My analysis might be way off.
Alternatively, the writer might have come from the exact background myself and my friends came from but just be an exceptional individual who went his own way.

57 Andrew D. Todd April 25, 2014 at 4:19 pm

I went to a New England prep school, in the early 1970’s. Precisely because so many students were rich, and in need of a lesson about the value of labor, they had a system of KP work, just like in the Army, only starting at the impressionable age of fourteen. You did your labor when your name came up on the roster, and there was no nonsense about getting paid for it. The handful of paid physical plant employees were chosen as sergeants in all but name, because their job was to supervise– and especially to chew out the slackers. After the cook-sergeant has reamed you out for wasting food, you don’t ever do it again. When I had a choice, I preferred to work outside with a shovel, but naturally, the needs of the service dictated, and I cleaned my share of toilets.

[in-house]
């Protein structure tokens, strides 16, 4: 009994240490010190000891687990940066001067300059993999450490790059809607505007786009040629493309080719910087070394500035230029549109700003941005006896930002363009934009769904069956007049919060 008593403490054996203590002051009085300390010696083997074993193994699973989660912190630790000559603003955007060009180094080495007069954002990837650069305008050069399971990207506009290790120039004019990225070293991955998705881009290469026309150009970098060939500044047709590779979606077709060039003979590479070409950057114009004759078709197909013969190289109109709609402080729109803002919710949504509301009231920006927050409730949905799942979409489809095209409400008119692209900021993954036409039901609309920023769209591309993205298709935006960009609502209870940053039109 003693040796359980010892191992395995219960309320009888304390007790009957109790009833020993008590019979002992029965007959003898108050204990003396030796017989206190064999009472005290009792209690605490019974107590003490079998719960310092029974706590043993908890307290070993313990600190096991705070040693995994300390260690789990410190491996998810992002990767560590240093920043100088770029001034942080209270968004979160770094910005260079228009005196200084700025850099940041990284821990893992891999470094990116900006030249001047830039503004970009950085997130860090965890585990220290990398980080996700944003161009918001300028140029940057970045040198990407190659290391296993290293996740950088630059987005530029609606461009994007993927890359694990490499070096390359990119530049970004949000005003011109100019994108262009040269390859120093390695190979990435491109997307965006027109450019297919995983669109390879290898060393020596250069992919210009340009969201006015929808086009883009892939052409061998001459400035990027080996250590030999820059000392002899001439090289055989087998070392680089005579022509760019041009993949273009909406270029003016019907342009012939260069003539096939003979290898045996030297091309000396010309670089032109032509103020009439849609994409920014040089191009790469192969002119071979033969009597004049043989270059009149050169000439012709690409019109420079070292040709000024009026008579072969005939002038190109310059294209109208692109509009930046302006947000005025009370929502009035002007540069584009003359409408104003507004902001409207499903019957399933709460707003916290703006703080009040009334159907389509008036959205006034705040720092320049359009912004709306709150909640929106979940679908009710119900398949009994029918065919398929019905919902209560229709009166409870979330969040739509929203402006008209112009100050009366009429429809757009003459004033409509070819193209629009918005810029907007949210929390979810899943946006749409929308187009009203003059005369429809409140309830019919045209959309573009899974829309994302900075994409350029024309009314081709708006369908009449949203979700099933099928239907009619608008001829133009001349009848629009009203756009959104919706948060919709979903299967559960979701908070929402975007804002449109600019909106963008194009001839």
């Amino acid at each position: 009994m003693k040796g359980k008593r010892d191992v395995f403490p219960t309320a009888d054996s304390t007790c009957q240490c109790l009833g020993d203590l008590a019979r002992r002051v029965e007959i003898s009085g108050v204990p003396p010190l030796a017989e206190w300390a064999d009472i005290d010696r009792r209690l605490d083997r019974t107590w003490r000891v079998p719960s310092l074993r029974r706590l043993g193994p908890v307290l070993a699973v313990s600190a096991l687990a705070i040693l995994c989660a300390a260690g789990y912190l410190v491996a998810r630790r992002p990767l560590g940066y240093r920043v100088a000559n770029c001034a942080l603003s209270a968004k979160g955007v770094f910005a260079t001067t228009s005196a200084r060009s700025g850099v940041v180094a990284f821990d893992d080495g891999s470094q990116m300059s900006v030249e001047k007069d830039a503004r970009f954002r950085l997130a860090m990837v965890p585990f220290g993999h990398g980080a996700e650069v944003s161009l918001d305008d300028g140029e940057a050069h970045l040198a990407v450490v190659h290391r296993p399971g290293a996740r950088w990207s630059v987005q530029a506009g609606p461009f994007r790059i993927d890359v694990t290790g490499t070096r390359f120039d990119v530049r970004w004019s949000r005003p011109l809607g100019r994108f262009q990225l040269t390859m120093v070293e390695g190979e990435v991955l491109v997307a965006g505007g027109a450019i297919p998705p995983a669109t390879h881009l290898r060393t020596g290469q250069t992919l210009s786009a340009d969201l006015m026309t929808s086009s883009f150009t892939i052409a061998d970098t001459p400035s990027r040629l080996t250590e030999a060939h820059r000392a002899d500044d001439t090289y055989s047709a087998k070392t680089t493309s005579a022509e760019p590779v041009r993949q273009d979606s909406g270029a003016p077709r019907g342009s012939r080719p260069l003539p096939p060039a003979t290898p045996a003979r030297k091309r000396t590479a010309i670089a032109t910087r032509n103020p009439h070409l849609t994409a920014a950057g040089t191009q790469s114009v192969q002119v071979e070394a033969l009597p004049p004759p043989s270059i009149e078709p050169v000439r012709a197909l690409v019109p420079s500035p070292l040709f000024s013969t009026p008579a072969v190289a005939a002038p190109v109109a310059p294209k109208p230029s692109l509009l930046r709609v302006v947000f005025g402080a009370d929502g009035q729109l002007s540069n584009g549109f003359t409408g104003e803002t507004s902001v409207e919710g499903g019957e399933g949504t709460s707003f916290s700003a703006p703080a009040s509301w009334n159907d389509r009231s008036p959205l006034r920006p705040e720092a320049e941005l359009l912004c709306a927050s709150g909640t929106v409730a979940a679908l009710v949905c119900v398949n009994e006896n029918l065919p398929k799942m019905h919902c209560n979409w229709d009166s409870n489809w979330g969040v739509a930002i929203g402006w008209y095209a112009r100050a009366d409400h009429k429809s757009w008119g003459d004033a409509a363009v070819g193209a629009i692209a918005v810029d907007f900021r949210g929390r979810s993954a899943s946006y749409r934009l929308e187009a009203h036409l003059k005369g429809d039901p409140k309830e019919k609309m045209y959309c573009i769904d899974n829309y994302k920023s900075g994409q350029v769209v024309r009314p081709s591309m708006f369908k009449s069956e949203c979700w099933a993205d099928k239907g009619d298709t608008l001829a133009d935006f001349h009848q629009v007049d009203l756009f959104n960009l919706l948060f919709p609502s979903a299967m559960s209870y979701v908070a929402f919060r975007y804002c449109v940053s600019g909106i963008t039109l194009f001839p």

I also cleaned up the vomit of an Indonesian boy who had gone AWOL, tried to drink up all the alcoholic liquor in North America, and barfed most of it back up on the bathroom floor. No one ordered me to do it, but it was necessary, and he was obviously in no condition to clean up after himself. The Indonesian boy’s devoted little girlfriend had somehow dragged him back from the tavern, and the time they reached the dormitory, she was pretty well in hysterics. Four guys picked the drunkard up, each grabbing an arm or a leg, and carried him up the stairs, with a goofy expression, a really _doofless_ expression, on his face. By the time it was over, one girl and five boys had learned something important about how to be infantry lieutenants at need.